Ancient Bones Found in Bulgarian Cave Are Oldest Evidence of Modern Humans in Europe
According to new research, modern humans have overlapped with Neanderthals in Europe longer than previously thought. Remains of Homo sapiens found in a Bulgarian cave are roughly 44,000 to 46,000 years old, making them the oldest directly dated remains of modern humans in Europe, reports Bruce Bower for Science News.
Nicola Davis for the Guardian reports that Neanderthals had been stumpy, cold-adapted hominins living across Europe and as far east as Siberia until about 40 000 years ago.
Neanderthal remains to live on in modern human DNA, indicating that our species and theirs met and interbred, but how long the two groups overlapped is unclear.
Other human remains previously discovered in the United Kingdom and Italy have been dated to between 41,000 and 45,000 years ago, but their ages were measured indirectly, relying on the fossils’ archaeological and geological surroundings rather than the specimens themselves, reported Jonathon Amos for BBC News in 2011.
The direct dating of these newly unearthed remains from the Bacho Kiro Cave in northern Bulgaria comes from two sources: radiocarbon dating and DNA extracted from a tooth and six shards of bone identified as belonging to H. sapiens.
Both methods dated the remains to around 44,000 to 46,000 years ago, the researchers report in two papers published in the journals Nature Ecology & Evolution and Nature.
“Our work in Bacho Kiro shows there is a time overlap of maybe 8,000 years between the arrival of the first wave of modern humans in eastern Europe and the final extinction of Neanderthals in the far west of Europe,” Jean-Jacques Hublin, a paleoanthropologist at the Max Planck Institute and co-author of the research, tells the Guardian.
The new estimate adds as much as 5,000 years of biological, cultural, and behavioral interaction between the species compared to the chronology suggested by other researchers, he tells the Guardian.
Hublin and his colleagues began their new excavation at the Bacho Kiro Cave in 2015. The site was first excavated by archaeologists in 1938 and then again in the 1970s. The new dig turned up animal bones, tools made of stone and bone, beads and pendants, and, of course, a handful of ancient human remains.
The team had some 1,200 fragments of bones and teeth, but only a single molar could be visually identified as having come from a modern human. To figure out which species all the other fragments belonged to, the researchers extracted proteins from each specimen.
The protein’s structure can be used to tell species apart. This massive screening process yielded six additional chunks of human remains. Genetic evidence also corroborated the identities of six out of the seven fossils.
“In my view, this is the oldest and strongest published evidence for a very early upper paleolithic presence of Homo sapiens in Europe, several millennia before the Neanderthals disappeared,” Chris Stringer, an expert in human origins from London’s Natural History Museum, tells the Guardian.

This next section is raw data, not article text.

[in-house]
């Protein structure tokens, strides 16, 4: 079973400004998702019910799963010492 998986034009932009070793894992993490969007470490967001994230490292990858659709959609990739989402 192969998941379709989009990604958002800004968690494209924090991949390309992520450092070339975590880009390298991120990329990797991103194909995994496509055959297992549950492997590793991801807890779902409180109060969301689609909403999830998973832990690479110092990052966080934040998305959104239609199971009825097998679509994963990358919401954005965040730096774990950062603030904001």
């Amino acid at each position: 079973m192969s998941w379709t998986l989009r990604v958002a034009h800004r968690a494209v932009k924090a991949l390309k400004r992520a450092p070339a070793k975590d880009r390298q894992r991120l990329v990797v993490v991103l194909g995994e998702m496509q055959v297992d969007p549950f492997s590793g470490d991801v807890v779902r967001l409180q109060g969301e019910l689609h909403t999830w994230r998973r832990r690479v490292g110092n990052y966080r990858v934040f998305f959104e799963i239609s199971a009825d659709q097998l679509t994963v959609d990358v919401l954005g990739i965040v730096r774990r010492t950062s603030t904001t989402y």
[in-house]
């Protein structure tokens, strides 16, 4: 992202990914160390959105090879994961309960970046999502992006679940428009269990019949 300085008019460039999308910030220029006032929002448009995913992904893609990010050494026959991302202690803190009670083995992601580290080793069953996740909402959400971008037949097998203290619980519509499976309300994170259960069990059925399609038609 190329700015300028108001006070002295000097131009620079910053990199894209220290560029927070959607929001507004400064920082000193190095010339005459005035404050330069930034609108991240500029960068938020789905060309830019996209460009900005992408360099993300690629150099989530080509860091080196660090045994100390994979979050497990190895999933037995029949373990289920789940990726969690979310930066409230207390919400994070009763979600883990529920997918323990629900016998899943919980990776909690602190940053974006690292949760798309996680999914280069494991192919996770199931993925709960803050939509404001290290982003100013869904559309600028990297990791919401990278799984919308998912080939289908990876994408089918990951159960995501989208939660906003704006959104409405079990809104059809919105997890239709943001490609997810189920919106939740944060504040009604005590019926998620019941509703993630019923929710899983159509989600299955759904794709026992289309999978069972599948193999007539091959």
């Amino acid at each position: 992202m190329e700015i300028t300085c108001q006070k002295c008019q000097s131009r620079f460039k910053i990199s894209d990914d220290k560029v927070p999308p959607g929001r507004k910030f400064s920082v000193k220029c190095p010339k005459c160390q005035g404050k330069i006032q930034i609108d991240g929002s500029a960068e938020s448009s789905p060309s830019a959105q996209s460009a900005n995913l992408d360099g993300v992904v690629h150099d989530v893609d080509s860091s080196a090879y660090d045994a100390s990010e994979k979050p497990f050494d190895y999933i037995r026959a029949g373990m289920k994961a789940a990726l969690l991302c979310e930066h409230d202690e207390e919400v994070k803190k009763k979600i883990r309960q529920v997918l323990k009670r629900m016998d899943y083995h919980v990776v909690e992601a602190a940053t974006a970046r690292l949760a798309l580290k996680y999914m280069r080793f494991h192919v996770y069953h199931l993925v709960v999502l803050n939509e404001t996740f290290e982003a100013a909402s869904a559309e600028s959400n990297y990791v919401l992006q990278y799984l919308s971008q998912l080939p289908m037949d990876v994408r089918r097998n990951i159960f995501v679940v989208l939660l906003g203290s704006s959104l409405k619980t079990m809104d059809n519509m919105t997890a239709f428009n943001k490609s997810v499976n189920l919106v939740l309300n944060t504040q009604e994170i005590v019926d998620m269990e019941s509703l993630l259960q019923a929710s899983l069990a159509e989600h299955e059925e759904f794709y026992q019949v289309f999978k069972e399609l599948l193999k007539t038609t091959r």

In 2019, Stringer was part of a team that reported an incomplete skull found in Greece may have belonged to a modern human that lived some 210,000 years ago. However, both the age and species assigned to the skull have been disputed.
The tools and ornaments found alongside modern humans remain at Bacho Kiro, such as pendants made of cave bear teeth, closely resemble artifacts from Neanderthal sites in western Europe dated several thousand years later, Hublin tells Science News.
The similarities provide “evidence that pioneer groups of Homo sapiens brought new behaviors into Europe and interacted with local Neandertals,” Hublin adds.
Stringer tells the Guardian that he has doubts about whether subsequent Neanderthal jewelry and tools were influenced as a result of interactions with early modern humans. In an interview with Science News, Stringer cites Neanderthal jewelry made out of eagle talons from roughly 130,000 years ago.
The new findings highlight the mystery of why Neanderthals disappeared when they did, if, as these new findings suggest, they coexisted with modern humans for millennia. If they were able to persist side by side for so long, what finally drove Neanderthals to extinction?
According to Richard Klein, a paleoanthropologist at Stanford University who was not involved in the research, who spoke with Tom Metcalfe of NBC News, “that’s the ultimate question.”
Stringer tells the Guardian that there simply may not have been enough of these early modern human pioneers in Europe to establish and sustain a significant presence, adding that an unstable climate could have also kept them at bay.